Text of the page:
Written by Joanna Apap,
A visit to the Jean Monnet House is to immerse yourself in the location where the idea of a united Europe took its first steps. It was here where the founding text of European integration, the Declaration of 9 May 1950 by Robert Schuman (then French Minister for Foreign Affairs), was written. Although temporarily closed to visitors due to Covid‑19, the Jean Monnet House continues to encourage European citizens to discover Europe’s history and the life and work of the man called the ‘architect of a united Europe’, by providing access to exhibitions, news, and teaching materials for schools on the Jean Monnet House website.
As the owner of the Jean Monnet House, the European Parliament launched the EP Network of Political Houses and Foundations of Great Europeans in November 2017. The network aims to develop a broader family of the houses and foundations of leading figures who have made a significant contribution to the process of European integration since 1945, in order to federate them and engage in common projects. It also allows the Parliament to draw upon their knowledge and expertise, notably in providing another avenue for interaction with people throughout Europe, and helping the houses and foundations to develop closer links to the work of the Parliament.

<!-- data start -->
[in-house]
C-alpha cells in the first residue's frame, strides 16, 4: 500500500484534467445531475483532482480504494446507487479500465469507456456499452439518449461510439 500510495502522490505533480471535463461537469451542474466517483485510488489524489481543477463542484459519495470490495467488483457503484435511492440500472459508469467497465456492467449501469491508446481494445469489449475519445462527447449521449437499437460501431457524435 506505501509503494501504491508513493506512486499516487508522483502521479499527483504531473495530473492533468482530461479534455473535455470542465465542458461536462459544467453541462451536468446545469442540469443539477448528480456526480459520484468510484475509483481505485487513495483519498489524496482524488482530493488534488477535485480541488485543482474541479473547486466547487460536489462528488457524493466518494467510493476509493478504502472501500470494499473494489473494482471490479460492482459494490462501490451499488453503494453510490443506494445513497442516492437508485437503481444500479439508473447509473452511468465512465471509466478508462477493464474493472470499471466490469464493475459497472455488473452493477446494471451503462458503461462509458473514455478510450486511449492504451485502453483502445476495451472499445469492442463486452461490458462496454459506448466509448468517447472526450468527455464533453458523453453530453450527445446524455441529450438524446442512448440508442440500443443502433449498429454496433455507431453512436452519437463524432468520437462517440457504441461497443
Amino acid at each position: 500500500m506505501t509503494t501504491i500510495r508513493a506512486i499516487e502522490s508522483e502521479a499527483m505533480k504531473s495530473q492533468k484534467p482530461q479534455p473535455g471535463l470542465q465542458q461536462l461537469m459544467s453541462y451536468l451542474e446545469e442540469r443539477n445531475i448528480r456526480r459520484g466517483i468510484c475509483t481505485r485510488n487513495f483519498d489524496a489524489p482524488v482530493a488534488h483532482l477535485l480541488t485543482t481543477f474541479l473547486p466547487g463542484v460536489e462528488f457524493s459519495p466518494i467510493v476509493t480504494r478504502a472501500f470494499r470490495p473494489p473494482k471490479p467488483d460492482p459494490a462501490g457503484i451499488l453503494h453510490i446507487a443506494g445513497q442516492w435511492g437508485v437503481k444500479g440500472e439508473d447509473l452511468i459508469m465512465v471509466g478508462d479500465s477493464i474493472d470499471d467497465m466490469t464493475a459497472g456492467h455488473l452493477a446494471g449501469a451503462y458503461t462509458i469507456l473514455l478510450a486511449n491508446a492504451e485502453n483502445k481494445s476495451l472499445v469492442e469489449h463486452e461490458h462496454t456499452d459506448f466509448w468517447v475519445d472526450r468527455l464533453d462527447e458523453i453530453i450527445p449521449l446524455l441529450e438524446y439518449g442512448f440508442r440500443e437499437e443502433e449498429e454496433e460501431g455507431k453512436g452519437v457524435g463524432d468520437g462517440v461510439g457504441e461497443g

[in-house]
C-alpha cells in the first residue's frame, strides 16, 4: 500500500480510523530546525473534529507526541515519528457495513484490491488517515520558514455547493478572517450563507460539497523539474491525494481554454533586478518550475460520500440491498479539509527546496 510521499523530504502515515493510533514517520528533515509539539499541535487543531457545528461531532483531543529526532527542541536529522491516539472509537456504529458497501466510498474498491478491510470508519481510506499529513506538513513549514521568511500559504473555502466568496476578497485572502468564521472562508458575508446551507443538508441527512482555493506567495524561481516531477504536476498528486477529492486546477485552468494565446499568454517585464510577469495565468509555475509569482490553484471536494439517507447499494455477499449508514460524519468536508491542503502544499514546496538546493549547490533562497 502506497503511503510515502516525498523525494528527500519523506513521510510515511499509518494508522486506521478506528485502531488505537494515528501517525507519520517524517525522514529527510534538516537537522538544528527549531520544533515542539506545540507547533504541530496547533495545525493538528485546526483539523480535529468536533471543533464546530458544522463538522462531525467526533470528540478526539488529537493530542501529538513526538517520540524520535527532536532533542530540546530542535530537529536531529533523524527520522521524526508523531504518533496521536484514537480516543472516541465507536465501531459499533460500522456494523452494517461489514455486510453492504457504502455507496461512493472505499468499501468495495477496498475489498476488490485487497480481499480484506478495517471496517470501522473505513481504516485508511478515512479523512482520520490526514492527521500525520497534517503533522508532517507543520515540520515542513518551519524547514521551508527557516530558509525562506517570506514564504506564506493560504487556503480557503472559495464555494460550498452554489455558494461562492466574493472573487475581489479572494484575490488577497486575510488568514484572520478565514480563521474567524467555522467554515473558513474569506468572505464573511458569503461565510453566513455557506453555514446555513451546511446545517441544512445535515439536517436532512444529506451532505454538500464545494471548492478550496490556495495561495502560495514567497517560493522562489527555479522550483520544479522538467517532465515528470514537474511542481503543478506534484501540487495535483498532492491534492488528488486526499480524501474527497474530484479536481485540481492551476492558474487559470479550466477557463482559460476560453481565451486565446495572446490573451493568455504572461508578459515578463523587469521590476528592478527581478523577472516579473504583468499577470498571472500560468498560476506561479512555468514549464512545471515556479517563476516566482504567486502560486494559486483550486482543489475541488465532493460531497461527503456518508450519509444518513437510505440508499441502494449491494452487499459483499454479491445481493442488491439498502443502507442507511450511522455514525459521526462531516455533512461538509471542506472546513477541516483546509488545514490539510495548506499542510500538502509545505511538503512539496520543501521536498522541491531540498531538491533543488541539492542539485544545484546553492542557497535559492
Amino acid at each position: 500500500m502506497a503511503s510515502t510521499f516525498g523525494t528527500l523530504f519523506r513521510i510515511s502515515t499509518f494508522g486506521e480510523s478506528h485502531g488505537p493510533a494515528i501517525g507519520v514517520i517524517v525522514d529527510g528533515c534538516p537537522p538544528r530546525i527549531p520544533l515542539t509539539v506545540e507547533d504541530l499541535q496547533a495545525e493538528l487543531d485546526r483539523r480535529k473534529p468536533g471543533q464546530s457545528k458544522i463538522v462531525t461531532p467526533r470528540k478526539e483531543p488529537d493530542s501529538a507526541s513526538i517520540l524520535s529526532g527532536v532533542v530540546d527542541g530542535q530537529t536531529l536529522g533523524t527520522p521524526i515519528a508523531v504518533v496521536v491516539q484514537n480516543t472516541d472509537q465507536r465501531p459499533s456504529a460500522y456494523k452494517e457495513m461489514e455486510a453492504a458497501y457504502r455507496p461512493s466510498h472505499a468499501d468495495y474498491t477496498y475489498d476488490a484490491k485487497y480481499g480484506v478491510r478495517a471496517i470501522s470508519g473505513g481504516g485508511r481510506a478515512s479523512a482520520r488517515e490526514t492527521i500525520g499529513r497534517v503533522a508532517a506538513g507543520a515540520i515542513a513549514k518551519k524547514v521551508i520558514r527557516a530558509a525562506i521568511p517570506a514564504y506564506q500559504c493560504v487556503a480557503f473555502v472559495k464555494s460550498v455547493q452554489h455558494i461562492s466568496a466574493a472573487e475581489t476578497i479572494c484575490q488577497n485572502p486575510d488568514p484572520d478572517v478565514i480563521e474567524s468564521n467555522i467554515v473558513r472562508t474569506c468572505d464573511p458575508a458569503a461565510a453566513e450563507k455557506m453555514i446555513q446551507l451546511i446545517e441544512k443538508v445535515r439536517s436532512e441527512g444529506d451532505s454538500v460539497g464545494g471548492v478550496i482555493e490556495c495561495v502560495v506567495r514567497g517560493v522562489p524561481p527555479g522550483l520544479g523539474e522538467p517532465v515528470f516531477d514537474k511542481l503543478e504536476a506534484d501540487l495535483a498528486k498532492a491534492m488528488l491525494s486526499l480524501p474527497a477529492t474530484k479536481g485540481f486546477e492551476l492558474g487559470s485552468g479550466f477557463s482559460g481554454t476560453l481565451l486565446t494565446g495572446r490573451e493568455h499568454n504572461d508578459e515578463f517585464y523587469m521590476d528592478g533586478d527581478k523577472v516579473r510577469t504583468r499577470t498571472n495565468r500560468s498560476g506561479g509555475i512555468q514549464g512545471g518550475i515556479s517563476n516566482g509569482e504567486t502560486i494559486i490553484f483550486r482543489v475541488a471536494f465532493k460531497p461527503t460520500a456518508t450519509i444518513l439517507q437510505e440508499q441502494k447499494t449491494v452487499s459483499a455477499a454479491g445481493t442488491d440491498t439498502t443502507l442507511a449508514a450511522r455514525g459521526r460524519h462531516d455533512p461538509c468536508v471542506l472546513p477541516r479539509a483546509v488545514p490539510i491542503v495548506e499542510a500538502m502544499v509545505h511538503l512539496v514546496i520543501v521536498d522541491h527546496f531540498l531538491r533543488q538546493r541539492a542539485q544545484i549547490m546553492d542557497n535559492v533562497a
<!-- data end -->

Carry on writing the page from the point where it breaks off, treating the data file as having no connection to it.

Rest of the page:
Inspired by the project to unite the peoples of Europe, convinced that working together was the only way to ensure lasting peace, Jean Monnet employed pragmatic methods to highlight Europeans’ common interests. His house in Houjarray showcases the legacy he left for all European citizens, and traces the history of a united Europe to the present day. Once the house reopens, you can book a visit or educational workshop via this link: http://jean-monnet-house.booking.europarl.europa.eu/